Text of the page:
It’s May 2019, meaning we are almost two and a half years into the Donald Trump presidency — though perhaps the “Trump era” could be said to have started in 2015, when the former host of The Apprentice first entered the race and began to dominate headlines. For those who don’t share the president’s politics, the singular potential upside of his dominance seemed to be that it would at least allow for lots of good comedy. That has… not quite been the case. Now that Saturday Night Live and the late-night talk shows can just take the latest wacky thing he said, crack a joke, and move on, their writing has become a little lazy (and some writers on those shows have even started saying as much).
In his new stand-up special Oh, Come On, David Cross tries a different approach.
“It’s foolish to make fun of a thing he said or a thing he did, because it’s replaced immediately by something even more outrageous within hours,” Cross tells EW. “So my approach is less about him as a person and more about his fans, and the climate in America. That’s more interesting and I think has more permanence to it.”
Lots of breathless commentary about Trump portrays him as a unique aberration from the norms of American politics. Joe Biden, for one, is currently running for the Democratic Party’s presidential nomination by saying just that. But Cross has been making comedy for years now. He remembers the era when President George W. Bush’s administration invaded a foreign nation on shaky grounds, imprisoned people without just cause, and generally laid the groundwork for some of Trump’s most-maligned policies.
After all, one of Cross’ most famous roles is Tobias Fünke in Arrested Development, which in its original run was one of the premiere comedic critiques of the Bush era.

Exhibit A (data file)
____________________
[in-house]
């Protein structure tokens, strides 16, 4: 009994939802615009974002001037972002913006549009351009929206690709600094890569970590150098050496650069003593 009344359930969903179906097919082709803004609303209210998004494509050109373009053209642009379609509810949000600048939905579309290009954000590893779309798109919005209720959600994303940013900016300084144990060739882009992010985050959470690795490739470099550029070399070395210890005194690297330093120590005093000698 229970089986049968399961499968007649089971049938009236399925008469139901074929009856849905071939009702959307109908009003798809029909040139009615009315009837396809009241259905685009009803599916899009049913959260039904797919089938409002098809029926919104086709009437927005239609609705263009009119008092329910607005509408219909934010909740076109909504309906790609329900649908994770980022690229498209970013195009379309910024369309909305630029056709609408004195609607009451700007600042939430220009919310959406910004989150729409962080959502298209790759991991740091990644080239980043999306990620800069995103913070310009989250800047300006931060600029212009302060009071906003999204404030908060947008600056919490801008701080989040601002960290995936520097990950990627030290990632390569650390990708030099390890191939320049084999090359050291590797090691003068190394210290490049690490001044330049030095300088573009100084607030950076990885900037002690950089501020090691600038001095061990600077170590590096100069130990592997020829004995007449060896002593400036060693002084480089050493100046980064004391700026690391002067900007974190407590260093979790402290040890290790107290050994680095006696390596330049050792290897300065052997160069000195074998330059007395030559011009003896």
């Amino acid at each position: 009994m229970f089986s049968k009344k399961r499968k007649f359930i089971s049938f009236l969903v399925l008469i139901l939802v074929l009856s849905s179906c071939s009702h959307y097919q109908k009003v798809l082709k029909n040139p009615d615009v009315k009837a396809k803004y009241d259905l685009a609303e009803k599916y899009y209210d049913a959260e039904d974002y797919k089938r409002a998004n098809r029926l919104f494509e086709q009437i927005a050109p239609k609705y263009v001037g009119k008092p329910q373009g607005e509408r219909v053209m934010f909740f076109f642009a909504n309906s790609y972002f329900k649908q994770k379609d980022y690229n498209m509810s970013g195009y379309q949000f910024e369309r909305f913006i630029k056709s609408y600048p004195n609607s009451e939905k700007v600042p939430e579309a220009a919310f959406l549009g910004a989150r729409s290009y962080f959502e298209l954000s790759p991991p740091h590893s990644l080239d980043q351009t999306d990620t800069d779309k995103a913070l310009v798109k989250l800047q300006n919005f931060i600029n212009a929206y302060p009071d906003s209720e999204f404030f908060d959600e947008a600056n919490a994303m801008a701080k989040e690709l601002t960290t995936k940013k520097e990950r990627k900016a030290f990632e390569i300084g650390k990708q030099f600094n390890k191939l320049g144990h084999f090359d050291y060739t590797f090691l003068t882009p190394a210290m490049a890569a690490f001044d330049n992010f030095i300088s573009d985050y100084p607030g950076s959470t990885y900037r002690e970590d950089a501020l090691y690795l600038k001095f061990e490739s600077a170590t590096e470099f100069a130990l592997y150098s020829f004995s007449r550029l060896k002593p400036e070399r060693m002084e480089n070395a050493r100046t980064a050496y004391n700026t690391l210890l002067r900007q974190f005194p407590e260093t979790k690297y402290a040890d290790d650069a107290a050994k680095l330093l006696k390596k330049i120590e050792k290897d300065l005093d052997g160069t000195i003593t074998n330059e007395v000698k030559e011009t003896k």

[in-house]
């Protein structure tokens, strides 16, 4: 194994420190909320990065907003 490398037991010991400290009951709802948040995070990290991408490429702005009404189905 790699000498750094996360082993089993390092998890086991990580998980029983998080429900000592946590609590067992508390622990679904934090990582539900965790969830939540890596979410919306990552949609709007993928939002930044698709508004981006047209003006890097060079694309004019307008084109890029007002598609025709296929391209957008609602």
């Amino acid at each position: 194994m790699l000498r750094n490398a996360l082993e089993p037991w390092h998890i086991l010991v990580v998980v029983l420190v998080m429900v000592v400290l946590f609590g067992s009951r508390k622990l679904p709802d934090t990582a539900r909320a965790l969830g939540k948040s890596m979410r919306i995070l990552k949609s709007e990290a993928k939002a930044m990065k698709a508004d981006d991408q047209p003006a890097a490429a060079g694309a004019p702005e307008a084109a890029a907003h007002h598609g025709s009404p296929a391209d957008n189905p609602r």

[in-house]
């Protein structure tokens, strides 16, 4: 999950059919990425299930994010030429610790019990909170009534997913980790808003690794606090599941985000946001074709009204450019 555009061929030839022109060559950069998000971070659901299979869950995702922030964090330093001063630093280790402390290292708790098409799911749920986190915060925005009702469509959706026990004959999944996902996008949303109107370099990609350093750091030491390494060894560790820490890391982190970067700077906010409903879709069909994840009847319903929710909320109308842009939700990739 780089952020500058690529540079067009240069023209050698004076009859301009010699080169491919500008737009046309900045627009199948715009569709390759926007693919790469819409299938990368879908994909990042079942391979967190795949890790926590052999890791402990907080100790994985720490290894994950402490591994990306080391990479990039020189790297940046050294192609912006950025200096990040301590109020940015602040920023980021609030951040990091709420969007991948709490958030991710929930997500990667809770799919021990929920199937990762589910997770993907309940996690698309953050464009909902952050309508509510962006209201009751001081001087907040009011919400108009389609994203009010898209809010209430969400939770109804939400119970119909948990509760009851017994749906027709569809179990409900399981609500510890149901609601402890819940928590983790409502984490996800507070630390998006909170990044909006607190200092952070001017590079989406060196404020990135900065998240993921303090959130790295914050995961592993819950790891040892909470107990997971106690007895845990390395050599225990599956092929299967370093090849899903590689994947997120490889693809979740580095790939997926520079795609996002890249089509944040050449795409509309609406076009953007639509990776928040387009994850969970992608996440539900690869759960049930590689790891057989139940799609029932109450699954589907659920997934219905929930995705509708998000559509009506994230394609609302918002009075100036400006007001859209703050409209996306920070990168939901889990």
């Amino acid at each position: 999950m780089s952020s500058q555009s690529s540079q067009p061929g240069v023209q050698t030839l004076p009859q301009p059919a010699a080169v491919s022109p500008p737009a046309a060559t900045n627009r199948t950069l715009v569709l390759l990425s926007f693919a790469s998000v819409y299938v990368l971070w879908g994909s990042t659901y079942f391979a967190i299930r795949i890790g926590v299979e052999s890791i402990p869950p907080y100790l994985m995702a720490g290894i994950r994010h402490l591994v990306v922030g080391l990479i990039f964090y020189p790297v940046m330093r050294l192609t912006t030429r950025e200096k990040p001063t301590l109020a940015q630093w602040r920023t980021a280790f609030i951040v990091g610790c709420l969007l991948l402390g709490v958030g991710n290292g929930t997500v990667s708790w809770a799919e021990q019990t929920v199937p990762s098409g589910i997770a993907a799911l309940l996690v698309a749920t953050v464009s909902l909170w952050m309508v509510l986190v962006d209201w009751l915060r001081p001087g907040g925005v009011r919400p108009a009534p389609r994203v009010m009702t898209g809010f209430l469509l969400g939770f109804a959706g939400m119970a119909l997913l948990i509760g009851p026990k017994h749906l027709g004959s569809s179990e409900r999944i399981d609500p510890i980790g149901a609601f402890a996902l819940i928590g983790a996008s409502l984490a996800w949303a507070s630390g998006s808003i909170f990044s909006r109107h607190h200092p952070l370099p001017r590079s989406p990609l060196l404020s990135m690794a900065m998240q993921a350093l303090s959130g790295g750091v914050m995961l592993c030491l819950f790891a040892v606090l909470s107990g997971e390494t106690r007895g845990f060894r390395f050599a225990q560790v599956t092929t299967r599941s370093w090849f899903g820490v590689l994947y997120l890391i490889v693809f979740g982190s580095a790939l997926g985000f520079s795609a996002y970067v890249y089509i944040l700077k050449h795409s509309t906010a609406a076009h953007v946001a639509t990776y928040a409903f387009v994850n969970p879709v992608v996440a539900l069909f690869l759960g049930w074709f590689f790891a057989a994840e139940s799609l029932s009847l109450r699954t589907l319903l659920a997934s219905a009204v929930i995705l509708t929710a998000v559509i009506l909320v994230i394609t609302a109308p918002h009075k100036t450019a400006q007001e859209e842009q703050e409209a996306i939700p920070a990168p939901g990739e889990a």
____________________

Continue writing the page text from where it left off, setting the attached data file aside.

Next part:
“I remember distinctly and vividly those feelings of ‘these guys are evil.’ There’s a direct line from Bush and [Karl] Rove and [Dick] Cheney to Trump and [Mitch] McConnell,” Cross says. “With Bush, I was in New York for 9/11 and I remember immediately having discussions that would better be described as arguments with people who were like ‘let’s go bomb ‘em.’ Bomb who? What are you talking about? Watching them manipulate that feeling was new for me. Now it’s not new anymore. I see the new Republican regime doing roughly the same thing, albeit in different ways and different circumstances, but the Bush thing was new then and I remember watching the Florida recount, where the Supreme Court was suddenly not interested in states’ rights all of a sudden. As that was unfolding it was new, but now it’s just not new anymore. So there’s a bit of a difference.”
Aside from his own specials, Cross has also made guest appearances on political comedy podcasts like Chapo Trap House. Like SNL, Chapo Trap House and similar podcasts often riff on the latest bits of Trump news, but they also examine lesser-known administration figures like Elliott Abrams. Podcasts like Chapo aren’t afraid to explicitly state their own political beliefs and let that fuel their comedy.
“I’m fans of theirs,” Cross says. “Whether I agree with the Chapo Trap House guys or not, I like to hang out with them as it were, and listen to them. It reminds me of conversations I had with friends when I was their age. We weren’t broadcasting them, but we’d be at a bar and we’d all be sitting around and philosophizing about the stuff they talk about. They’re smart and funny. So I’m happy to do it.”
On a less politically fraught note, Will Smith’s Genie in the upcoming live-action Aladdin movie bears a striking resemblance to the scenes in Arrested Development where Cross’ Tobias paints himself blue to audition for the Blue Man Group. Cross hasn’t seen the Aladdin trailer, but he has seen the memes — enough to notice the similarities.
“That was a big meme that was floating around there for a while. I never saw the trailer but I saw the stills and all that stuff,” Cross says. “I think that it’s just a guy painted blue, when you get down to it. I don’t know why they chose the Genie to look like that, but they did.”
Oh, Come On can currently be purchased anywhere you can buy or rent movies. The special will also be screening in select theaters for one week starting May 10; find tickets here.